Adrenaline helps brain store traumatic memoriesOctober 24th, 2008 - 12:57 pm ICT by IANS
Sydney, Oct 24 (IANS) Scientists have discovered a cellular mechanism behind traumatic memories, activated by a stress hormone, which may be linked with our long-term survival.University of Queensland Brain Institute’s (QBI) Louise Faber and her colleagues have demonstrated how noradrenaline, the brain’s equivalent of adrenaline, affects the amygdala (almond-shaped part of the brain, associated with processing emotions by controlling chemical and electrical pathways).
“This is a new way of understanding how neurons form long-term memories in the amygdala,” Faber said.
“Our strongest and most vivid human memories are usually associated with strong emotional events such as those associated with extreme fear, love and rage. For many of us, our deepest memories are mental snapshots taken during times of high emotional impact or involvement,” she said.
“Some aspects of memory formation are incredibly robust - and the mechanism we’ve discovered opens another door in terms of understanding how these memories are formed,” reported a QBI press release.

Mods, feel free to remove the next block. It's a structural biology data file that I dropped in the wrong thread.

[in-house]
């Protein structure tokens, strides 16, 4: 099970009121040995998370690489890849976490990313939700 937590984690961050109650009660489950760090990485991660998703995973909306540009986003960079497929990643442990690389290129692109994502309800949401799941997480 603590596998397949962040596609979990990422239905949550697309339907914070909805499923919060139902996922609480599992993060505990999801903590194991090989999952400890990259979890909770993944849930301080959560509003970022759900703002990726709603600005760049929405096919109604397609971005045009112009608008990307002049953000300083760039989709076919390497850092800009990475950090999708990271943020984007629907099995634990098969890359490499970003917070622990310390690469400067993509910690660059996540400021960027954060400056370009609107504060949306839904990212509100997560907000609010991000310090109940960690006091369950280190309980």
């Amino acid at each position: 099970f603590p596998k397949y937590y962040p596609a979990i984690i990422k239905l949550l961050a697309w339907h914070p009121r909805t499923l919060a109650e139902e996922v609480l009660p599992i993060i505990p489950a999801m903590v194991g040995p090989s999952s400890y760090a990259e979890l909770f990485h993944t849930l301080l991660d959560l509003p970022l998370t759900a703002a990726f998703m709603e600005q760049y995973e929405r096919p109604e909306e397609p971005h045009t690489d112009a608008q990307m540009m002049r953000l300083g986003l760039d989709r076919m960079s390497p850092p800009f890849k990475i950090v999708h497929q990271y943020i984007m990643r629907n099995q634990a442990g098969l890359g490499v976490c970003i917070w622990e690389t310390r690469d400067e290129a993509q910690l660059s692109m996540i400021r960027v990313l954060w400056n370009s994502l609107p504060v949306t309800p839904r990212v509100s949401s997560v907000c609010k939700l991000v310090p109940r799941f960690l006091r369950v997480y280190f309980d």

Faber said her team’s discovery could help other scientists to elucidate new targets, leading to better treatment for conditions such as anxiety disorders and post-traumatic stress disorder.
These findings were published in the Journal of Neuroscience.
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Tags: brain institute, brain store, electrical pathways, human memories, post traumatic stress, post traumatic stress disorder, term memories, traumatic memories, traumatic stress disorder, university of queensland